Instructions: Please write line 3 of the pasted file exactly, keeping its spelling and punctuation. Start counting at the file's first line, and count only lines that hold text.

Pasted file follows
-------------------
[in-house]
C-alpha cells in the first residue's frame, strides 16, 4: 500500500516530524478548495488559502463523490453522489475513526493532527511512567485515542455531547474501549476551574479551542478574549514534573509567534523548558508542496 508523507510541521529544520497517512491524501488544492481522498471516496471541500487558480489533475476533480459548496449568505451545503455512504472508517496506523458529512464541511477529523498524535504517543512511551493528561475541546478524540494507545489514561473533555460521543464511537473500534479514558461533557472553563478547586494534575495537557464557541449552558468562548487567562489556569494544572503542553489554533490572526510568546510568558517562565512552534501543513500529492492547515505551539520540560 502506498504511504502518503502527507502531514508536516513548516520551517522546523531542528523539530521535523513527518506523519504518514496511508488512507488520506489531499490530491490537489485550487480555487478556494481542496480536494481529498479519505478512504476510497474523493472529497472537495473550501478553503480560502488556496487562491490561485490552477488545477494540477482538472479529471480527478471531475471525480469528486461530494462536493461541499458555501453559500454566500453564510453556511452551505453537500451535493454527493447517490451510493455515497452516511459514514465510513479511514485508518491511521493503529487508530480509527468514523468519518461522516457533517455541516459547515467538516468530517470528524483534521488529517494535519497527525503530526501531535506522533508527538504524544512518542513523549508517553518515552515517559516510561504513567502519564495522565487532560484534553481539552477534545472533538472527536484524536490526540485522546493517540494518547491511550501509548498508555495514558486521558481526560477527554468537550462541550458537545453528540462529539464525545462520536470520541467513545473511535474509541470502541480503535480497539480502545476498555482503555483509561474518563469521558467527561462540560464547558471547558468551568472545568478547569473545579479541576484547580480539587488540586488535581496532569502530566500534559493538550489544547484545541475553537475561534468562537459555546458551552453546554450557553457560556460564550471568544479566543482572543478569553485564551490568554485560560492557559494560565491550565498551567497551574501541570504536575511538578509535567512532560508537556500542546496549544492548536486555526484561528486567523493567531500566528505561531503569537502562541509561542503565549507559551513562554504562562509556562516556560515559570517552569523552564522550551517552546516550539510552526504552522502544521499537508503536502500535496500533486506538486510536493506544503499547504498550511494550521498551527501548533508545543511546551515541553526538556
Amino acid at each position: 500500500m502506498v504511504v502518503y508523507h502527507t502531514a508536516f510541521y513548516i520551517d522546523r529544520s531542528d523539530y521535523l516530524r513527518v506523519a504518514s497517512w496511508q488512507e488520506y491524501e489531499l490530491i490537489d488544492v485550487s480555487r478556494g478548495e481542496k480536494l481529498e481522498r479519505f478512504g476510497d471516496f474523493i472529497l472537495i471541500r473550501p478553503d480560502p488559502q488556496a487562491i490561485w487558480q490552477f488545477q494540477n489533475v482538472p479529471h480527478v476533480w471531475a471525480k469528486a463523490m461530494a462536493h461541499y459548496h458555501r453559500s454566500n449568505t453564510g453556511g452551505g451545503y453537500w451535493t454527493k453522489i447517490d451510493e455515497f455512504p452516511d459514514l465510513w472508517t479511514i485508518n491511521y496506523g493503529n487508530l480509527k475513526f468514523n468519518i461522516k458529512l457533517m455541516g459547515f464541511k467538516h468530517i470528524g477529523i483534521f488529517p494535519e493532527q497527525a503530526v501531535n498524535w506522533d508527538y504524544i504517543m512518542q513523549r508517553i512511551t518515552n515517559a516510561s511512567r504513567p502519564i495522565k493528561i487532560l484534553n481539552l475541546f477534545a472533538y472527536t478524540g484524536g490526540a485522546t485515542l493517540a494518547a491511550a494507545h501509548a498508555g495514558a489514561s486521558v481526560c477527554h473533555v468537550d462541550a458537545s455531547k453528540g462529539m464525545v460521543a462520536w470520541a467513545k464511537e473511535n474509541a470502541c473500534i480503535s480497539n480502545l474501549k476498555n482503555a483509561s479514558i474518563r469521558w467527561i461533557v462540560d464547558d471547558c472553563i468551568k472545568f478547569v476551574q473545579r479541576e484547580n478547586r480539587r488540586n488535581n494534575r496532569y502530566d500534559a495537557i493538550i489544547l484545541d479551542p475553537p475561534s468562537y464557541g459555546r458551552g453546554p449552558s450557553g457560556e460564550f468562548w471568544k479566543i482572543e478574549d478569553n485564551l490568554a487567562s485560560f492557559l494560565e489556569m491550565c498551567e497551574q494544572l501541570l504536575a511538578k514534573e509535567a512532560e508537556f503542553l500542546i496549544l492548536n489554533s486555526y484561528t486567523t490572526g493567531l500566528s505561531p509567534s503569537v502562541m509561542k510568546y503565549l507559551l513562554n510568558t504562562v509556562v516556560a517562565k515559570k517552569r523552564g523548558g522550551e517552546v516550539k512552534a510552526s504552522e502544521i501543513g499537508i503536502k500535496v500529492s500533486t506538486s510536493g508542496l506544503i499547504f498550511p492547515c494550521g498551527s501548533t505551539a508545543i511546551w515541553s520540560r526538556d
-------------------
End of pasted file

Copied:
Amino acid at each position: 500500500m502506498v504511504v502518503y508523507h502527507t502531514a508536516f510541521y513548516i520551517d522546523r529544520s531542528d523539530y521535523l516530524r513527518v506523519a504518514s497517512w496511508q488512507e488520506y491524501e489531499l490530491i490537489d488544492v485550487s480555487r478556494g478548495e481542496k480536494l481529498e481522498r479519505f478512504g476510497d471516496f474523493i472529497l472537495i471541500r473550501p478553503d480560502p488559502q488556496a487562491i490561485w487558480q490552477f488545477q494540477n489533475v482538472p479529471h480527478v476533480w471531475a471525480k469528486a463523490m461530494a462536493h461541499y459548496h458555501r453559500s454566500n449568505t453564510g453556511g452551505g451545503y453537500w451535493t454527493k453522489i447517490d451510493e455515497f455512504p452516511d459514514l465510513w472508517t479511514i485508518n491511521y496506523g493503529n487508530l480509527k475513526f468514523n468519518i461522516k458529512l457533517m455541516g459547515f464541511k467538516h468530517i470528524g477529523i483534521f488529517p494535519e493532527q497527525a503530526v501531535n498524535w506522533d508527538y504524544i504517543m512518542q513523549r508517553i512511551t518515552n515517559a516510561s511512567r504513567p502519564i495522565k493528561i487532560l484534553n481539552l475541546f477534545a472533538y472527536t478524540g484524536g490526540a485522546t485515542l493517540a494518547a491511550a494507545h501509548a498508555g495514558a489514561s486521558v481526560c477527554h473533555v468537550d462541550a458537545s455531547k453528540g462529539m464525545v460521543a462520536w470520541a467513545k464511537e473511535n474509541a470502541c473500534i480503535s480497539n480502545l474501549k476498555n482503555a483509561s479514558i474518563r469521558w467527561i461533557v462540560d464547558d471547558c472553563i468551568k472545568f478547569v476551574q473545579r479541576e484547580n478547586r480539587r488540586n488535581n494534575r496532569y502530566d500534559a495537557i493538550i489544547l484545541d479551542p475553537p475561534s468562537y464557541g459555546r458551552g453546554p449552558s450557553g457560556e460564550f468562548w471568544k479566543i482572543e478574549d478569553n485564551l490568554a487567562s485560560f492557559l494560565e489556569m491550565c498551567e497551574q494544572l501541570l504536575a511538578k514534573e509535567a512532560e508537556f503542553l500542546i496549544l492548536n489554533s486555526y484561528t486567523t490572526g493567531l500566528s505561531p509567534s503569537v502562541m509561542k510568546y503565549l507559551l513562554n510568558t504562562v509556562v516556560a517562565k515559570k517552569r523552564g523548558g522550551e517552546v516550539k512552534a510552526s504552522e502544521i501543513g499537508i503536502k500535496v500529492s500533486t506538486s510536493g508542496l506544503i499547504f498550511p492547515c494550521g498551527s501548533t505551539a508545543i511546551w515541553s520540560r526538556d